Top 1 Magazine

Top One Magazine

GOP states quit the program that fights voter fraud. Now they’re scrambling.

In a text message, a spokesperson for Raffensperger confirmed that his office is “trying to work out agreements with several non-ERIC states,” but said they had no further details to share. A spokesperson for the Virginia elections department told Virginia Public Media in May — shortly after the state announced its intention to pull out of ERIC — that it had “been participating in talks with other states for several months” on a potential double-voter program, but declined to answer further questions about the effort.

Interstate double voting — someone successfully or trying to cast a ballot in the same election in two different states — is widely believed by election officials to be rare. But it does happen. Election officials, and Republican politicians, have praised ERIC in the past as a key tool that has helped them catch cases.

In the interview, Grandjean stressed that the new effort she is trying to rally support for is “not meant to be something that’s comparative” to ERIC. It would be structured entirely differently, based on individual states signing data sharing agreements with one another, and not a more centralized database structure.

“There’s no bylaws, there’s no membership agreement,” she said. “It’s just sharing information with each other.”

But that also means that any arrangement will be much more limited in practice than ERIC. One of ERIC’s biggest values was serving as a central clearinghouse for states’ data that they used to update voter rolls, either by scrubbing out-of-date registrations or finding potentially eligible but unregistered voters. Those two things are much harder, if not impossible, to replicate with one-on-one agreements between states.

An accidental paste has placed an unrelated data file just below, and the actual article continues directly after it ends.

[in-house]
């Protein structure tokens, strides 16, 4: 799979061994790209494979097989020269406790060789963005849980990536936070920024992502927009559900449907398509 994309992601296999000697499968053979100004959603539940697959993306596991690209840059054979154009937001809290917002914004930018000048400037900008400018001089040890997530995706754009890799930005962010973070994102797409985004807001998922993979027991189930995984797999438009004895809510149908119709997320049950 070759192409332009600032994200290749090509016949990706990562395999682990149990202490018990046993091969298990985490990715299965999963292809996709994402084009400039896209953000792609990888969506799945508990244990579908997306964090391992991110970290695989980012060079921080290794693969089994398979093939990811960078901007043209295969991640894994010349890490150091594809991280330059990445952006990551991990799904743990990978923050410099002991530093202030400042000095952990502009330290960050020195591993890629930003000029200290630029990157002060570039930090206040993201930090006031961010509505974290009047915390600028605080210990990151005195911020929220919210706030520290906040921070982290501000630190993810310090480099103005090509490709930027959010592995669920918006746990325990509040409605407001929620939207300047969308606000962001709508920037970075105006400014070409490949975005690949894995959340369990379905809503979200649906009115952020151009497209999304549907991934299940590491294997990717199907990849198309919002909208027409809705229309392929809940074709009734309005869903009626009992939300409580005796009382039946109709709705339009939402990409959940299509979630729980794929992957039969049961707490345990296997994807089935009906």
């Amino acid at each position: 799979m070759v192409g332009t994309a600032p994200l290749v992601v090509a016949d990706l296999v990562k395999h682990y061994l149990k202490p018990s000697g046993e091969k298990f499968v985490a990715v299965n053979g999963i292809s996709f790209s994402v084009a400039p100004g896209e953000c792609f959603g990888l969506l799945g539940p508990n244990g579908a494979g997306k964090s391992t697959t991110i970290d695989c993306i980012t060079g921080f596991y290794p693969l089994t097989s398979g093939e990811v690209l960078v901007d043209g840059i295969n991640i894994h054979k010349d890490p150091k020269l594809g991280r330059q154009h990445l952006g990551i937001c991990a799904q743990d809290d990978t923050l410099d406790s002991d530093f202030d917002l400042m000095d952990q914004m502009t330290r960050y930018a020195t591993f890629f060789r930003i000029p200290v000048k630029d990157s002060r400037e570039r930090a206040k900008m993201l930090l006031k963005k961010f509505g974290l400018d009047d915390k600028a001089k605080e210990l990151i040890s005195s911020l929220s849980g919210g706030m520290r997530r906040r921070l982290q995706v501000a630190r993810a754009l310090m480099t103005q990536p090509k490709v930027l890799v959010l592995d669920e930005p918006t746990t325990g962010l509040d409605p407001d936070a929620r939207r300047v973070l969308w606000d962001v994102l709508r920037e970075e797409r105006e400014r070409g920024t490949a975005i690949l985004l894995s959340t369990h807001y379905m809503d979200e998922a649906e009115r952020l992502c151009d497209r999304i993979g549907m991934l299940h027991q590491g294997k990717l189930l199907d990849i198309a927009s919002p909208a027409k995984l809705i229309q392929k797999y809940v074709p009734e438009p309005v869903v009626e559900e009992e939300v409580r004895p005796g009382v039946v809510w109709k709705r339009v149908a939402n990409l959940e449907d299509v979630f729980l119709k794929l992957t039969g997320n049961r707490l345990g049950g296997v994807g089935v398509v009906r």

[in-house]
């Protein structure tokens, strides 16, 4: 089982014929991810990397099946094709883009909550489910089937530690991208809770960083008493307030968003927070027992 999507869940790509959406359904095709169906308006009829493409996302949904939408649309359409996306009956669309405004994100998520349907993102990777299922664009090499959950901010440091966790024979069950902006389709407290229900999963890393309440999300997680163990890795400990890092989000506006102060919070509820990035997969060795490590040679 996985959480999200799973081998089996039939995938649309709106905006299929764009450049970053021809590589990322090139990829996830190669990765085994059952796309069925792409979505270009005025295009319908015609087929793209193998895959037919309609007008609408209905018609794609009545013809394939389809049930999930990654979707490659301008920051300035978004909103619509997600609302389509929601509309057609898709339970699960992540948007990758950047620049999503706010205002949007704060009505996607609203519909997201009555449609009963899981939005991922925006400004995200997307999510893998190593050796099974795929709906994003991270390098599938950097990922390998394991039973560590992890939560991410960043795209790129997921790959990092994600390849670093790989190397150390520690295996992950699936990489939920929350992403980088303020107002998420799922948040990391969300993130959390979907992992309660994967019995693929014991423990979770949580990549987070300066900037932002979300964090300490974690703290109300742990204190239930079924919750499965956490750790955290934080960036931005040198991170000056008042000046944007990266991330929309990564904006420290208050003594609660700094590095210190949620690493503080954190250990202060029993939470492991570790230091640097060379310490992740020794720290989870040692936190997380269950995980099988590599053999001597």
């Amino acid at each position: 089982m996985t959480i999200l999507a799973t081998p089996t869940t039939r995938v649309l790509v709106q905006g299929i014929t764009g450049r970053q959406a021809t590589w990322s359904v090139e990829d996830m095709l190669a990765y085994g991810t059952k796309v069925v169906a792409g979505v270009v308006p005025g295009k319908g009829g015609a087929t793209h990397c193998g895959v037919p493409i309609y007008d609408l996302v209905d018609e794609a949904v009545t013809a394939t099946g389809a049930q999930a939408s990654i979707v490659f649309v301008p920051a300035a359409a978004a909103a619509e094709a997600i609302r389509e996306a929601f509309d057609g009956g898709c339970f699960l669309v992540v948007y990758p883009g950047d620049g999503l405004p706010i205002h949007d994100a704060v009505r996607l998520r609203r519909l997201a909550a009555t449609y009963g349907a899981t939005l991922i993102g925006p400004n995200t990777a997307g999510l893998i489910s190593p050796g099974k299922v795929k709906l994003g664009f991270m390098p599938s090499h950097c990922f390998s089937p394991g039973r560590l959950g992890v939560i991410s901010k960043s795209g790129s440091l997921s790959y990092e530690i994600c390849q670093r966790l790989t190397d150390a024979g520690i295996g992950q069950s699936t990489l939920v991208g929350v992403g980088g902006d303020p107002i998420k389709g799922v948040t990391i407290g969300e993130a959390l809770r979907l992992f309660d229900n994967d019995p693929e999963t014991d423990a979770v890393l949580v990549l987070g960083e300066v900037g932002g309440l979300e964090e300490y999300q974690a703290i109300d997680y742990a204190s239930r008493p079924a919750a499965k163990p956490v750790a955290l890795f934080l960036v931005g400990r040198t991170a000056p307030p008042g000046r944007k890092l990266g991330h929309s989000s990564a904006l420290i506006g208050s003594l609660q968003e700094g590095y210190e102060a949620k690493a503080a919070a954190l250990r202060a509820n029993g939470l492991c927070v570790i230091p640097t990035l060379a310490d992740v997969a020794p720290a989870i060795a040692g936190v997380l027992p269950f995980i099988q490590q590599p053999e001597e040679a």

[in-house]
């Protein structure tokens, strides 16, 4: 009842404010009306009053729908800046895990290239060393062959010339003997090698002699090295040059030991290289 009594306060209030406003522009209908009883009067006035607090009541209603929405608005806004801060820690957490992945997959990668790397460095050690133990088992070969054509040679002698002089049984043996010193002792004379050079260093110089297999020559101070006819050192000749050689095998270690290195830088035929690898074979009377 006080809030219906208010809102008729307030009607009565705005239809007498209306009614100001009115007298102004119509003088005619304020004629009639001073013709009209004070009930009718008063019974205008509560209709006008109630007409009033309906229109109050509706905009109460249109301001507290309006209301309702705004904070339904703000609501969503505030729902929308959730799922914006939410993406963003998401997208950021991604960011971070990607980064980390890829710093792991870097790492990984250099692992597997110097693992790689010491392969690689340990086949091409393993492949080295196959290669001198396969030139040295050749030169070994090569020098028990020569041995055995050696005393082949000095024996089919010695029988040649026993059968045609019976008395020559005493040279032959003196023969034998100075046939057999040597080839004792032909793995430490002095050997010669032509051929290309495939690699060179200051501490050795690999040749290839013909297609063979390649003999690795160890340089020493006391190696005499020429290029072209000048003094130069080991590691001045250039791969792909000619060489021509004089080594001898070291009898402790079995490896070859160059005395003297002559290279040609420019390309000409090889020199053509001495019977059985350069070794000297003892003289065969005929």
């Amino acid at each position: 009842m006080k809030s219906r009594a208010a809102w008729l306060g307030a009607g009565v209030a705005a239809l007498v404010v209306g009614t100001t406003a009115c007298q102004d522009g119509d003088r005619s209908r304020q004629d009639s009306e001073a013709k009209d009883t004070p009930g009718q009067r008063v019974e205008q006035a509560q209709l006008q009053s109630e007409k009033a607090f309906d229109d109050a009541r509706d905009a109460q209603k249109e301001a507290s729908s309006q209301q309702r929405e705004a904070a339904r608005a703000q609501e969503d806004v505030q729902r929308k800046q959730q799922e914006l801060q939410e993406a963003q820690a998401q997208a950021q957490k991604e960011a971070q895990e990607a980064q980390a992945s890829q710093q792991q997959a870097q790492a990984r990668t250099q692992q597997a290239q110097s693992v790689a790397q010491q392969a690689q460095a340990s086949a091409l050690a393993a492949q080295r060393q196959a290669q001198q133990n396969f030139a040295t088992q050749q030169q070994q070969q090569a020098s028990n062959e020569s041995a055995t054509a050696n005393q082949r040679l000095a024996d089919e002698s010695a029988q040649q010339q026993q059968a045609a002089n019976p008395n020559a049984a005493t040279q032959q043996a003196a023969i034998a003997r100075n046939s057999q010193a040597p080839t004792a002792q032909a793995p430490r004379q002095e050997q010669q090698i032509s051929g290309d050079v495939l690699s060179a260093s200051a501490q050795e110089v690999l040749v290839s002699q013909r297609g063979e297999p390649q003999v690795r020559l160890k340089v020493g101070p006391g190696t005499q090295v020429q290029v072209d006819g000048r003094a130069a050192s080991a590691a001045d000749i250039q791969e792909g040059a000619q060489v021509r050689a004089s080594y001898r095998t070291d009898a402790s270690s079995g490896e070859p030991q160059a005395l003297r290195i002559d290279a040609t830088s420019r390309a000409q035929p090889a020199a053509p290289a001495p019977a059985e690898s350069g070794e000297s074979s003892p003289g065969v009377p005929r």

The future of ERIC also remains uncertain.

The states that left have denied that the attacks from conspiracy theorists had anything to do with the rush for the exits. Grandjean, who at one point chaired ERIC’s board, said she did not want to “relitigate” the fight but that it was “unfairly” portrayed in the media. Instead, most of the states that left said it was due to a fight over efforts to change the composition of ERIC’s board to remove a non-voting member and disagreements over what member states had to do with the data collected and distributed by the organization — something that many of the remaining states dismissed as a false pretense put forward to justify an exodus and score political points.

Twenty-six states and the District of Columbia are currently members of the organization — a number that includes Virginia, whose resignation is set to take effect next month. Efforts are underway in New York and California to potentially join the organization, but that number could further dwindle in the future as well.

Texas Gov. Greg Abbott, a Republican, signed a law late last month that would allow the state to leave the program.

And Kentucky Secretary of State Michael Adams — a Republican who has also vocally defended ERIC — recently acknowledged his state is also looking at alternatives.

In a statement late last month, Adams said ERIC has been weakened because there are less participating states contributing data, increasing costs and decreasing utility to remaining states.

“While my administration will never cave to conspiracy theorists, it nevertheless is true that the value of ERIC to us going forward is a debatable question,” he said. “Kentucky is about to pay a lot more money to get a lot less information.”

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